Computerworld Woody on Windows

    UPDATE: In response to an anonymous post here, I re-read the Intel announcement, and it isn’t clear (to me) if the halt has been called just for Broadwell and Haswell chips, or for all of Intel’s product line. Here’s what the official announcement says:

    Updated Jan. 22

    We have now identified the root cause of the reboot issue impacting Broadwell and Haswell platforms, and made good progress in developing a solution to address it. Based on this, we are updating our guidance for customers and partners:

    • We recommend that OEMs, Cloud service providers, system manufacturers, software vendors and end users stop deployment of current versions on the below platforms, as they may introduce higher than expected reboots and other unpredictable system behavior.
    • We also ask that our industry partners focus efforts on testing early versions of the updated solution for Broadwell and Haswell we started rolling out this weekend, so we can accelerate its release. We expect to share more details on timing later this week.
    • For those concerned about system stability while we finalize the updated solutions, we are also working with our OEM partners on the option to utilize a previous version of microcode that does not display these issues, but removes the Variant 2 (Spectre) mitigations. This would be delivered via a BIOS update, and would not impact mitigations for Variant 1 (Spectre) and Variant 3 (Meltdown).

    We believe it is important for OEMs and our customers to follow this guidance for all of the specified platforms listed below, as they may demonstrate higher than expected  reboots and unpredictable system behavior.  The progress we have made in identifying a root cause for Haswell and Broadwell will help us address issues on other platforms. Please be assured we are working quickly to address these issues.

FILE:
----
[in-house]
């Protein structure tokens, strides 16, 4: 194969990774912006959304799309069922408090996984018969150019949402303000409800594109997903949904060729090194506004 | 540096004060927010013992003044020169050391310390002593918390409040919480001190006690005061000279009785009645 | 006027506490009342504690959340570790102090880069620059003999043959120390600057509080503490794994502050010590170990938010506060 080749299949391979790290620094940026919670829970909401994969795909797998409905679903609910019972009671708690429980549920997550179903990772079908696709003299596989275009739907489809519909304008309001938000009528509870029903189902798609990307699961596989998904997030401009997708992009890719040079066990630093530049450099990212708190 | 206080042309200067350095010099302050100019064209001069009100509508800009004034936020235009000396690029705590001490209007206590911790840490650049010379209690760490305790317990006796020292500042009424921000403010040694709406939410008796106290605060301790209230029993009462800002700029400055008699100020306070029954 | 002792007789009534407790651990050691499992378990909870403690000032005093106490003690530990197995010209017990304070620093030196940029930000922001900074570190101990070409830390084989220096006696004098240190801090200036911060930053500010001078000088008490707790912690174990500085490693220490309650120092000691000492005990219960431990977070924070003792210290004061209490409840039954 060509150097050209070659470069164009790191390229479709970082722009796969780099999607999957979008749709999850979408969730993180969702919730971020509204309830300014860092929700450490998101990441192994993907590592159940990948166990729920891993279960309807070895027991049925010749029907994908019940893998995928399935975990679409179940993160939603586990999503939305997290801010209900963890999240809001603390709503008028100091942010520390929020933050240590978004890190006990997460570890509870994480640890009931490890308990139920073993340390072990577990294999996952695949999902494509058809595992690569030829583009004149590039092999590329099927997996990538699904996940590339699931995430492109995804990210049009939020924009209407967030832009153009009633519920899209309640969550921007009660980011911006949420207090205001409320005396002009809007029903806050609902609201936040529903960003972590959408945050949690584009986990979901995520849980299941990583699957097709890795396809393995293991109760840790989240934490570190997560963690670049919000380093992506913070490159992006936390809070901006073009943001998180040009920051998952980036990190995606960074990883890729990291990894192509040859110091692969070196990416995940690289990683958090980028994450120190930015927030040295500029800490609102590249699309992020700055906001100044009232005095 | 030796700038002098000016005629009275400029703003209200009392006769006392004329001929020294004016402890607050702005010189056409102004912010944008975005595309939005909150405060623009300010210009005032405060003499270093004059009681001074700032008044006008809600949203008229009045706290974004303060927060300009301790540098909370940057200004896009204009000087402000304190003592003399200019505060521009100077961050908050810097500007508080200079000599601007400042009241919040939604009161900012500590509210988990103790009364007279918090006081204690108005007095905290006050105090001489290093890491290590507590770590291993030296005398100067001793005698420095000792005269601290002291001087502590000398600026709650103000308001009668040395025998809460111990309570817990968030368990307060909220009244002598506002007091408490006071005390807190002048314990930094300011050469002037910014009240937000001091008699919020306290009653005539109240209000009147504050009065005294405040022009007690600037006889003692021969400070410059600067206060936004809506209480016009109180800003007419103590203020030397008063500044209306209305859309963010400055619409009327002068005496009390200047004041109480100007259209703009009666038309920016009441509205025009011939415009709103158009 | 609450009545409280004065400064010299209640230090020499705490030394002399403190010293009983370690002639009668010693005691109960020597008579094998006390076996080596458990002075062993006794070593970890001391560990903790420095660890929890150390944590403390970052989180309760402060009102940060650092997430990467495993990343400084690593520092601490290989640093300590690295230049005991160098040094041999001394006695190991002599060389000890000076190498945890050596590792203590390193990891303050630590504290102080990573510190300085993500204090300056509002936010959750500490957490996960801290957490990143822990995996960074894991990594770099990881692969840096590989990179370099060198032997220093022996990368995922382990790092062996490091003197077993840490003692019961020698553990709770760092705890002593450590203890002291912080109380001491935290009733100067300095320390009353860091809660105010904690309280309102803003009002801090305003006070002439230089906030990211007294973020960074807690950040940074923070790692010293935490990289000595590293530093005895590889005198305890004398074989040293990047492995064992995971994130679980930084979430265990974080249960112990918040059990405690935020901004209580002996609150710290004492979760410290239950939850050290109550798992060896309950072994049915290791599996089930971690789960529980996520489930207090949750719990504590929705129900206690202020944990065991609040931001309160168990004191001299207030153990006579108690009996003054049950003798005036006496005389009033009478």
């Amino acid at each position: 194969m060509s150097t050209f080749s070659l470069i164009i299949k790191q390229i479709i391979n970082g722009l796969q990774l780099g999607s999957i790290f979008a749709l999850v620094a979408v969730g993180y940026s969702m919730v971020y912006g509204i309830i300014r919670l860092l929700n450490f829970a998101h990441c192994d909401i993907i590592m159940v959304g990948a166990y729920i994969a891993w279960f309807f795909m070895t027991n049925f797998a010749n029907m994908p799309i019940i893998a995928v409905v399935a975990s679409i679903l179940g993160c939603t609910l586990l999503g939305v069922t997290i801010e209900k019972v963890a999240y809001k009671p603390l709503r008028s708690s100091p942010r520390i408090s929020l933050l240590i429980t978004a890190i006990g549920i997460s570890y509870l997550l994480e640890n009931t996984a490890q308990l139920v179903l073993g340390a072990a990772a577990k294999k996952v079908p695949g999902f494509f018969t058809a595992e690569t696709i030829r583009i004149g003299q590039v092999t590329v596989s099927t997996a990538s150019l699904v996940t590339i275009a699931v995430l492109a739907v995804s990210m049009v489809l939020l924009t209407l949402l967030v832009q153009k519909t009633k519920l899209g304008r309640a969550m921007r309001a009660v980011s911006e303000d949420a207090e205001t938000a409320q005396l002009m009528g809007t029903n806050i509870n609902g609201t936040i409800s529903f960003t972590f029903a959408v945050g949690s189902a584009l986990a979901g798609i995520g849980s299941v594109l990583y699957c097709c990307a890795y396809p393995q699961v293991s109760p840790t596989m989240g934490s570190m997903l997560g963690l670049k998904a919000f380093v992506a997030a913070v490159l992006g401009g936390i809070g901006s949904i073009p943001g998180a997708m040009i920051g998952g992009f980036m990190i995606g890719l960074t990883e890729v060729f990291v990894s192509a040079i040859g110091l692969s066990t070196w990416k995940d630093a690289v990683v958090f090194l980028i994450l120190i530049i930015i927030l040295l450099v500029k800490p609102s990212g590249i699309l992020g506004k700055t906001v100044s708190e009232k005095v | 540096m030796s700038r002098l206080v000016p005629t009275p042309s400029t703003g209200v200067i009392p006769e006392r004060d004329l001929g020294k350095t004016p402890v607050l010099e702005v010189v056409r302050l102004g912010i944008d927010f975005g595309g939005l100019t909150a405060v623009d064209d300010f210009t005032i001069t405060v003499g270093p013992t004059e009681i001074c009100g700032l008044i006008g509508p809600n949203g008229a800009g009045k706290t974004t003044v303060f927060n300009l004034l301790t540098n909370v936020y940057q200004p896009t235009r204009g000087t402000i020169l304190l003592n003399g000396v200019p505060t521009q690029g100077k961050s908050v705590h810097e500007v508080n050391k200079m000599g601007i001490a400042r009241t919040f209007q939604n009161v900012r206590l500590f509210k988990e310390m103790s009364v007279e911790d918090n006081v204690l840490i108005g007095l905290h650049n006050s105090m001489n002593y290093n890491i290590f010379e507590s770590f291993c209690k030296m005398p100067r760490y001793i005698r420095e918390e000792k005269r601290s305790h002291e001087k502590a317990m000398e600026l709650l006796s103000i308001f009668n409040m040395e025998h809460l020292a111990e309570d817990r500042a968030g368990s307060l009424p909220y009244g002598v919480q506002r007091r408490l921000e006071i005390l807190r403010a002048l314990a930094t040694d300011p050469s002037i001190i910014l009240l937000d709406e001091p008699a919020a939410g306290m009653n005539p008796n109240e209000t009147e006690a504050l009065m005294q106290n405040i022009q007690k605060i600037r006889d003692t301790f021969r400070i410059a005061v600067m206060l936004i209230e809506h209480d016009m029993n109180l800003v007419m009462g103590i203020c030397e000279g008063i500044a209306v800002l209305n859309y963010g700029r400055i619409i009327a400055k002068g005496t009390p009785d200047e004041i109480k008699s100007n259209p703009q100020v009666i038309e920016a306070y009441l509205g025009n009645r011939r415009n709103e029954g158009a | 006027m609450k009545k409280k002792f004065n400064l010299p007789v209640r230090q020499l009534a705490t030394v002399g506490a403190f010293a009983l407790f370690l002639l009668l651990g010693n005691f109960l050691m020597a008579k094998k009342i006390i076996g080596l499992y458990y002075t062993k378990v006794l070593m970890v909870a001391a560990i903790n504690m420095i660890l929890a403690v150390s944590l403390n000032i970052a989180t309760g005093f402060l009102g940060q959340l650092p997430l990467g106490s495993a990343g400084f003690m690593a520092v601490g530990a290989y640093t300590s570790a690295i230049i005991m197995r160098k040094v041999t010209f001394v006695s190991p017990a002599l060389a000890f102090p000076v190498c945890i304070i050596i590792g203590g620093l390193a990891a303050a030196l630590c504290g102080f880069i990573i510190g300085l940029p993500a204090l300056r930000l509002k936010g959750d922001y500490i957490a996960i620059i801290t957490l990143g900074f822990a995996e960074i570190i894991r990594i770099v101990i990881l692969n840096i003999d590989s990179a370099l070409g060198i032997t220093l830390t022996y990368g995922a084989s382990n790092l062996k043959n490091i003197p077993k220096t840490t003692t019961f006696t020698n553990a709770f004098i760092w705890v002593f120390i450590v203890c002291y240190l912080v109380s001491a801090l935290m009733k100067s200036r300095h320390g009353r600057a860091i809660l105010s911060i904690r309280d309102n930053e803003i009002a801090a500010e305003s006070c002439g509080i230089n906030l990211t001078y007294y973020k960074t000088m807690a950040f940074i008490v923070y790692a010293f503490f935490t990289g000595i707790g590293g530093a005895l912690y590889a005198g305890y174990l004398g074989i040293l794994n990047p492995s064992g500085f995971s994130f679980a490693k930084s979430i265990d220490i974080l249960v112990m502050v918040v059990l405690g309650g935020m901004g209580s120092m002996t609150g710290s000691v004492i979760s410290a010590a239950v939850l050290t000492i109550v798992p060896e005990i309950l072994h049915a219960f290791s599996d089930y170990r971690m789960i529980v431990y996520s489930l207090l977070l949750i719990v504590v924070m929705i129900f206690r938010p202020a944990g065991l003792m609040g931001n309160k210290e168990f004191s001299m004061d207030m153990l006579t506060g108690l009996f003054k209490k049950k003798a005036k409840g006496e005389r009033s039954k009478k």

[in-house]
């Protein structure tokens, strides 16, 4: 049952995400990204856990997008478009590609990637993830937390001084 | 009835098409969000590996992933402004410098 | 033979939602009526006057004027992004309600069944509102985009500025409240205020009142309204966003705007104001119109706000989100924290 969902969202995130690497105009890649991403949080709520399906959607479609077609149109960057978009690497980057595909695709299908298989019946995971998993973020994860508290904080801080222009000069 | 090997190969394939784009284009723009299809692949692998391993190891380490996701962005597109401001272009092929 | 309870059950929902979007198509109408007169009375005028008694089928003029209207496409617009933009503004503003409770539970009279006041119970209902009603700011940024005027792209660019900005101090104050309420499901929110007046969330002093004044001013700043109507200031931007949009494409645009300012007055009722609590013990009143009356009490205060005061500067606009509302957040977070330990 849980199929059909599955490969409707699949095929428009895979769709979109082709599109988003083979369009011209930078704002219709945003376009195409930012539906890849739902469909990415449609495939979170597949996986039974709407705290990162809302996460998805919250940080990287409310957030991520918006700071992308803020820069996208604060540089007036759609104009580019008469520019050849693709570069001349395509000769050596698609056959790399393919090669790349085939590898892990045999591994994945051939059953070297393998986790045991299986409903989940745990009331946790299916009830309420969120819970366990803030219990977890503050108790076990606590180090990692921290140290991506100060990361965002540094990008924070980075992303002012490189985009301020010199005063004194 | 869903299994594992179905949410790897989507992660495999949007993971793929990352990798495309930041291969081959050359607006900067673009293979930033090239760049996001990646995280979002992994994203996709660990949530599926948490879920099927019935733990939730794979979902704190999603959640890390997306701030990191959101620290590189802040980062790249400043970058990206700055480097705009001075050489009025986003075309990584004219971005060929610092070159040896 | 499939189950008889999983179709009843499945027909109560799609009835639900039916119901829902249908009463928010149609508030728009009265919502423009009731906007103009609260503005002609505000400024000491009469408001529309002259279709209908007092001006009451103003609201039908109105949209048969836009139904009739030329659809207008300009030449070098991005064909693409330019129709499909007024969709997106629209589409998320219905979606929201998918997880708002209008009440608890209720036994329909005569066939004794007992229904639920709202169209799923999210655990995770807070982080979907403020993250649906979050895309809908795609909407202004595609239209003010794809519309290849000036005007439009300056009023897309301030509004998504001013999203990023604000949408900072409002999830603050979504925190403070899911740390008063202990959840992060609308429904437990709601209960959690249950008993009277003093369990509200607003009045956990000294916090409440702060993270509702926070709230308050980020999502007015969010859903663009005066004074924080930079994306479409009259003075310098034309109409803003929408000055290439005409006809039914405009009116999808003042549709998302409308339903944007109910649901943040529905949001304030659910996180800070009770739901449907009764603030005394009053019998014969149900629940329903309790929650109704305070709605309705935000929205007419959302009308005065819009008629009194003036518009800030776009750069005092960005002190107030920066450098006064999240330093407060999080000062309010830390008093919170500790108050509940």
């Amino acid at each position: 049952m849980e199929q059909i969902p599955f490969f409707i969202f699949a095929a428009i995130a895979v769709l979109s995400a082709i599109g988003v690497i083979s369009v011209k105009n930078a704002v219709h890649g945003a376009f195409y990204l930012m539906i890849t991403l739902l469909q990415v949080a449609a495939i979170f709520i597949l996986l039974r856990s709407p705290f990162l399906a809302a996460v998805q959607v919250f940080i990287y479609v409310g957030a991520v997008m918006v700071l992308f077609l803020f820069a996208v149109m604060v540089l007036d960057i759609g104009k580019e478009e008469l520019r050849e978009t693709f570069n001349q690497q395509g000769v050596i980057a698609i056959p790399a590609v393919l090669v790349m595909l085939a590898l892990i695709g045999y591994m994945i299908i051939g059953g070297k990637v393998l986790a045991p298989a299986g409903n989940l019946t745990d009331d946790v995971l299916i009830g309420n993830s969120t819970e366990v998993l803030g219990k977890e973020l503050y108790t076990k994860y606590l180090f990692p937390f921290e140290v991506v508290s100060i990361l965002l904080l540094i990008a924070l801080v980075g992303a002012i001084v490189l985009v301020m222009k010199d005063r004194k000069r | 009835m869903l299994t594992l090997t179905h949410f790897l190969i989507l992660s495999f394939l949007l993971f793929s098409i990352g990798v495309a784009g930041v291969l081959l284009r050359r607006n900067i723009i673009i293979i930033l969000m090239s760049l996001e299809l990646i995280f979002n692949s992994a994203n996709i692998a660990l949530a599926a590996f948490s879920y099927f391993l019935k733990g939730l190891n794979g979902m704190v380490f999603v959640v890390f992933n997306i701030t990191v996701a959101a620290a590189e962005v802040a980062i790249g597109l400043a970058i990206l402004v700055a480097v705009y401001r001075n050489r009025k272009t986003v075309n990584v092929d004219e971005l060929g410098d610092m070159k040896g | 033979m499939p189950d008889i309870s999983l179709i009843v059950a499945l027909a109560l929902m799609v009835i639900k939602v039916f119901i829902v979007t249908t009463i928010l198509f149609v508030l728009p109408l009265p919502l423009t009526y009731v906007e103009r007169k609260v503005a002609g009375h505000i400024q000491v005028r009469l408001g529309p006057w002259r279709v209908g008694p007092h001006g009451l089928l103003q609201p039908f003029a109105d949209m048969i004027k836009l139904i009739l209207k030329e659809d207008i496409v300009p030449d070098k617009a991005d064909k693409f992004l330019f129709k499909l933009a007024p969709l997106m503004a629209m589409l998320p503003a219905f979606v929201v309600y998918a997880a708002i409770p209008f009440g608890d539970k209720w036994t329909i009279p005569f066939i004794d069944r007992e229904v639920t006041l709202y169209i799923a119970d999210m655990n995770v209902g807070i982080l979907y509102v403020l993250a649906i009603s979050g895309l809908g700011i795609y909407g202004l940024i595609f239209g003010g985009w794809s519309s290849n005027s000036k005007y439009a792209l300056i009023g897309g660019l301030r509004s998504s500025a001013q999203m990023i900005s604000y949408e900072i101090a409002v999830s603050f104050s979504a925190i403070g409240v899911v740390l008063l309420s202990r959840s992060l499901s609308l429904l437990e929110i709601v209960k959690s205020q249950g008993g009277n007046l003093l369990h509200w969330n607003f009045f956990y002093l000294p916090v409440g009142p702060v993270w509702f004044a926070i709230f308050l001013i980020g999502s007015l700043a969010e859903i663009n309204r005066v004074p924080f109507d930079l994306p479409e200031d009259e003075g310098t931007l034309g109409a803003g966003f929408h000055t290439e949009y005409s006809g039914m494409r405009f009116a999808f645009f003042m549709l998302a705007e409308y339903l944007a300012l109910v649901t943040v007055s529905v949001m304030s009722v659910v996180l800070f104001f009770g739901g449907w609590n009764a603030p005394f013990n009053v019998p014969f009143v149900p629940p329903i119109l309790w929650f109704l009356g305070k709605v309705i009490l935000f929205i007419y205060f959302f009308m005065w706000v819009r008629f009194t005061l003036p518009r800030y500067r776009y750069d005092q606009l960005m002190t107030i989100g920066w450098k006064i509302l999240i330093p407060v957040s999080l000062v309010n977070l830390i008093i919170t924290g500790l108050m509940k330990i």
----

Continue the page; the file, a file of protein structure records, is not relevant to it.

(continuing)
Then there’s a link to this list of Intel products, which includes Coffee Lake, Kaby Lake, Skylake, Broadwell, Haswell, Ivy Bridge and Sandy Bridge processors.

    Clear as mud.

    The spontaneous rebooting problem extends beyond Haswell and Broadwell. As Intel said on Jan. 17:

    we have determined that similar behavior occurs on other products in some configurations, including Ivy Bridge-, Sandy Bridge-, Skylake-, and Kaby Lake-based platforms.

    So it isn’t clear if the “Belay that order” order applies just to Haswell and Broadwell, or to Haswell, Broadwell, Ivy Bridge, Sandy Bridge, Skylake and Kaby Lake as well.

  • Scan for Meltdown and Spectre with Steve Gibson’s new “InSpectre” utility

    Posted on January 16th, 2018 at 03:32 woody Comment on the AskWoody Lounge

    For most of you, Steve Gibson needs no introduction. For the rest of you, look here.

    Steve has a new scanner, just out, that claims to scan your PC and tell you about its Meltdown and/or Spectre susceptibility.

    This InSpectre utility was designed to clarify every system’s current situation so that appropriate measures can be taken to update the system’s hardware and software for maximum security and performance.

    It’s an amazing piece of code from a guy who knows whereof he speaks. Steve just posted it last night, so I expect we’ll see updates and refinements shortly.

    How well does it work?

    You all know that I don’t yet recommend installing the January Meltdown/Spectre patches from Microsoft just yet — and there are NO KNOWN EXPLOITS at this point. But you should get this little utility and stick it in your hip pocket, to keep track of your system’s vulnerabilities.

    My main machine (AMD based) has this InSpectre report:

    As is always the case with Steve’s software, there’s no installer, no flab, no bull.

    Good stuff. Version 1.0, but expect updates momentarily.

  • Intel admits that its Meltdown/Spectre firmware patches trigger reboots on Haswell and Broadwell computers

    Posted on January 12th, 2018 at 06:57 woody Comment on the AskWoody Lounge

    If you own a PC with a Haswell or Broadwell processor (roughly 2014 to 2016 vintage), I strongly recommend that you refrain from installing the Meltdown/Spectre firmware updates, when they arrive.

    Intel’s detected a teensy-tiny problem.

    Computerworld Woody on Windows.